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Markets 101: Sensor-based soil testing gives real-time results

SMART HARVEST
By Agnes Aineah | June 16th 2018
Scoop of soil on a shovel

When farmers met earlier this year for Innovation Week at the University of Nairobi, most of them gathered around a stand where Dennis Rapong’o, an attendant, demonstrated how to use Ujuzi kit, a sensor-based soil testing system.

Rapong’o held a yellow instrument the size and make of a tablet in his hand that had a chord he inserted into the ground to demonstrate to the curious onlookers.

He said the chord was the system’s calibrating electrode that picked qualities such as nutrient content, temperature and acidity of the soil.

He said the system had sensors that communicated in real-time all the results on a screen.

“Traditional extension services take up to a month to deliver results to farmers. The soil samples are taken to the lab where they stay for a long time, thus results given may not inform the real needs of the farm,” Rapong’o explained.

He said Ujuzi kit, on the other hand, is efficient and capable of delivering test results within three minutes of the process.

Rapong’o said the kit, one of the technologies provided by UjuziKilimo, a data-driven agronomy services company where he is the chief agronomist, is helping farmers to optimise crop yield through sensor technology and data analytics.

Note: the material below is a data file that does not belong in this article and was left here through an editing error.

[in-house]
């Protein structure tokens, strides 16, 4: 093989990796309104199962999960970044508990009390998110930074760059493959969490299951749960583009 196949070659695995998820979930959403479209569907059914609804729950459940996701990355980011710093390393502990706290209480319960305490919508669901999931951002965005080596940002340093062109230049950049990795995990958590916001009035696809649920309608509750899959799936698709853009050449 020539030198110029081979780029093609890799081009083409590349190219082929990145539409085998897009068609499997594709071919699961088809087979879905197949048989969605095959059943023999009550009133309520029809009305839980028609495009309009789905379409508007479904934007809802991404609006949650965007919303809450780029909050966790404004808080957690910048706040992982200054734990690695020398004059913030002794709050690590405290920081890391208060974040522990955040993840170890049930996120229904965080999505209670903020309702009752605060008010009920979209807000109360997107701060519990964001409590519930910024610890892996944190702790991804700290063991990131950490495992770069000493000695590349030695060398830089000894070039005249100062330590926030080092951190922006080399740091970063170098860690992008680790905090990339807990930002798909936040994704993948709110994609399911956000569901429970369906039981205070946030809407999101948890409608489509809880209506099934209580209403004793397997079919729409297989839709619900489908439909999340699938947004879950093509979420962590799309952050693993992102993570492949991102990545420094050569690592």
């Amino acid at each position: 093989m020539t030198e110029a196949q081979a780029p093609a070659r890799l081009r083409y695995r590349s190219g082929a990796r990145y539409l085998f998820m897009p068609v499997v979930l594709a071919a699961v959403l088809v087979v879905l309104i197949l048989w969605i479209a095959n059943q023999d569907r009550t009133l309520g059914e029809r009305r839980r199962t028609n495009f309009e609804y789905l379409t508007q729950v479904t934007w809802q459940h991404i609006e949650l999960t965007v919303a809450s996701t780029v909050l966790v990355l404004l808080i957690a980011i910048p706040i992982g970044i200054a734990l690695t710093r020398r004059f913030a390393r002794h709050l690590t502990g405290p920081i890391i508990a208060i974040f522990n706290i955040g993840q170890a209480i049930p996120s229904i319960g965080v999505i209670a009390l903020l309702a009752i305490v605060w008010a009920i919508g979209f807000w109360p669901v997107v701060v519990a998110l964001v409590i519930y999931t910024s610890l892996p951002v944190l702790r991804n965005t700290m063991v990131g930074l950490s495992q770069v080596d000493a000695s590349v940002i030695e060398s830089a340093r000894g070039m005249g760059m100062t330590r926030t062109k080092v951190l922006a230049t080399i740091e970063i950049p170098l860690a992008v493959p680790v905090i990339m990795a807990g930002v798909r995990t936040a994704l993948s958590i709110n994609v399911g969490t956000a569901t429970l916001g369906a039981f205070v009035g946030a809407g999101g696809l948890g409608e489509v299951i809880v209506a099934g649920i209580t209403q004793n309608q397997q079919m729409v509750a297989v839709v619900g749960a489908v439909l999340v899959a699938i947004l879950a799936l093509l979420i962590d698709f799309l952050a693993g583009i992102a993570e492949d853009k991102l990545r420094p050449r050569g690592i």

UjuziKilimo offers farm-specific recommendations to kits-registered members on fertilisers, seeds, crop management and agronomic support through mobile phone messages. Registered farmers on the platform also get personalised weather updates to predict the correct time for planting, harvesting and applying fertilisers. All the farmer needs to do to access services on this platform is register on the website. They can then send queries preceded by UJUZI to 20880.

“Understanding these unique challenges helps farmers make better decisions throughout the growing season. We deliver timely information on their mobile phones to help them make timely decisions,” said Rapong’o.

Joseph Mwangi, who planted vegetables on five acres in Naromoru in Nyeri County, met a team from Ujuzi Kilimo in August last year.

“I was experiencing a low yield and I didn’t understand the reason despite planting in good time and using the required fertilisers. When I met Rapong’o, he took some samples from the farm and advised me to do crop rotation,” said Mwangi.

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To fight drought, involve communities
According to the latest information from the Meteorological Department, rainfall will be poorly distributed in April, May and June, and this will have a serious impact on agriculture

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